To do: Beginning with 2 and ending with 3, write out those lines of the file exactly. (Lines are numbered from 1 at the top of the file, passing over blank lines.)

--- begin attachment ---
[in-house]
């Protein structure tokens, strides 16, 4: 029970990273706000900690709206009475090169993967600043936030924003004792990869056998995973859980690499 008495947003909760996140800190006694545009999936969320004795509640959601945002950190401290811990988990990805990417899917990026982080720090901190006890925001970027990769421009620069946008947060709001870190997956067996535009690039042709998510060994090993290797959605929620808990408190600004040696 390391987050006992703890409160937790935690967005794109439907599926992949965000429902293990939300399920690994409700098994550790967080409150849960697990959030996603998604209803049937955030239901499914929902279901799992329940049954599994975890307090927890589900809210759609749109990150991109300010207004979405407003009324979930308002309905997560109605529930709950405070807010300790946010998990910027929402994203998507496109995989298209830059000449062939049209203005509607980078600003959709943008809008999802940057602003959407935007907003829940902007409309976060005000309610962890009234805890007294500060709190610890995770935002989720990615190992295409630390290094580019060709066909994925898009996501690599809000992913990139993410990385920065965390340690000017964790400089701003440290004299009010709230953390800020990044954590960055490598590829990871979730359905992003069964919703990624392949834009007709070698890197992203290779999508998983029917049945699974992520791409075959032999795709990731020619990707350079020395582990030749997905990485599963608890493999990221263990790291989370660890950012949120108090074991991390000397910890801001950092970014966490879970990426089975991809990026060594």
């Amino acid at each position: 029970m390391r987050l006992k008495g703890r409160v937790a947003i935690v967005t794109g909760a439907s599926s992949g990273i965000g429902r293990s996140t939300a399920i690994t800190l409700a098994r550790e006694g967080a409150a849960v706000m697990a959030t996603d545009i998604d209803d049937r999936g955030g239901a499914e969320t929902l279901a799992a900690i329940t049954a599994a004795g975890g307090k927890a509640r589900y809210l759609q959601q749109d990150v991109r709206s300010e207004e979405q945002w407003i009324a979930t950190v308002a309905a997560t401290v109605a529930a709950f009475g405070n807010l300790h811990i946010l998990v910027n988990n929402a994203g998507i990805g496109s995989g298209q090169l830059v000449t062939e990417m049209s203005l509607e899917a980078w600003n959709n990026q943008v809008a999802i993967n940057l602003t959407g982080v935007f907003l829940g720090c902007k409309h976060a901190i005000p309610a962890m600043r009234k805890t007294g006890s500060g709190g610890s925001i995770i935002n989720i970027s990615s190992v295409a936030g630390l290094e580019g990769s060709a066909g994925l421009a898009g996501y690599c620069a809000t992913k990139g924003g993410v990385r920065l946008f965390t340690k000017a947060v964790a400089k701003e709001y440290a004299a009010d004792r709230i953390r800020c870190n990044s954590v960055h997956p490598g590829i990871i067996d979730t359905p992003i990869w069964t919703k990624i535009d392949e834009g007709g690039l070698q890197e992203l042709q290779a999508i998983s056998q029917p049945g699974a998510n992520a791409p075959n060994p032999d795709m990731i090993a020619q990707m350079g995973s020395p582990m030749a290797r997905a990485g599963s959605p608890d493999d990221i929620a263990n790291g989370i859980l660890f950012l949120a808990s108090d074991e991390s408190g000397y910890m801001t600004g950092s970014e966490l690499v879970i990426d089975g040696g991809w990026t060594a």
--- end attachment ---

């Protein structure tokens, strides 16, 4: 029970990273706000900690709206009475090169993967600043936030924003004792990869056998995973859980690499 008495947003909760996140800190006694545009999936969320004795509640959601945002950190401290811990988990990805990417899917990026982080720090901190006890925001970027990769421009620069946008947060709001870190997956067996535009690039042709998510060994090993290797959605929620808990408190600004040696 390391987050006992703890409160937790935690967005794109439907599926992949965000429902293990939300399920690994409700098994550790967080409150849960697990959030996603998604209803049937955030239901499914929902279901799992329940049954599994975890307090927890589900809210759609749109990150991109300010207004979405407003009324979930308002309905997560109605529930709950405070807010300790946010998990910027929402994203998507496109995989298209830059000449062939049209203005509607980078600003959709943008809008999802940057602003959407935007907003829940902007409309976060005000309610962890009234805890007294500060709190610890995770935002989720990615190992295409630390290094580019060709066909994925898009996501690599809000992913990139993410990385920065965390340690000017964790400089701003440290004299009010709230953390800020990044954590960055490598590829990871979730359905992003069964919703990624392949834009007709070698890197992203290779999508998983029917049945699974992520791409075959032999795709990731020619990707350079020395582990030749997905990485599963608890493999990221263990790291989370660890950012949120108090074991991390000397910890801001950092970014966490879970990426089975991809990026060594």
């Amino acid at each position: 029970m390391r987050l006992k008495g703890r409160v937790a947003i935690v967005t794109g909760a439907s599926s992949g990273i965000g429902r293990s996140t939300a399920i690994t800190l409700a098994r550790e006694g967080a409150a849960v706000m697990a959030t996603d545009i998604d209803d049937r999936g955030g239901a499914e969320t929902l279901a799992a900690i329940t049954a599994a004795g975890g307090k927890a509640r589900y809210l759609q959601q749109d990150v991109r709206s300010e207004e979405q945002w407003i009324a979930t950190v308002a309905a997560t401290v109605a529930a709950f009475g405070n807010l300790h811990i946010l998990v910027n988990n929402a994203g998507i990805g496109s995989g298209q090169l830059v000449t062939e990417m049209s203005l509607e899917a980078w600003n959709n990026q943008v809008a999802i993967n940057l602003t959407g982080v935007f907003l829940g720090c902007k409309h976060a901190i005000p309610a962890m600043r009234k805890t007294g006890s500060g709190g610890s925001i995770i935002n989720i970027s990615s190992v295409a936030g630390l290094e580019g990769s060709a066909g994925l421009a898009g996501y690599c620069a809000t992913k990139g924003g993410v990385r920065l946008f965390t340690k000017a947060v964790a400089k701003e709001y440290a004299a009010d004792r709230i953390r800020c870190n990044s954590v960055h997956p490598g590829i990871i067996d979730t359905p992003i990869w069964t919703k990624i535009d392949e834009g007709g690039l070698q890197e992203l042709q290779a999508i998983s056998q029917p049945g699974a998510n992520a791409p075959n060994p032999d795709m990731i090993a020619q990707m350079g995973s020395p582990m030749a290797r997905a990485g599963s959605p608890d493999d990221i929620a263990n790291g989370i859980l660890f950012l949120a808990s108090d074991e991390s408190g000397y910890m801001t600004g950092s970014e966490l690499v879970i990426d089975g040696g991809w990026t060594a």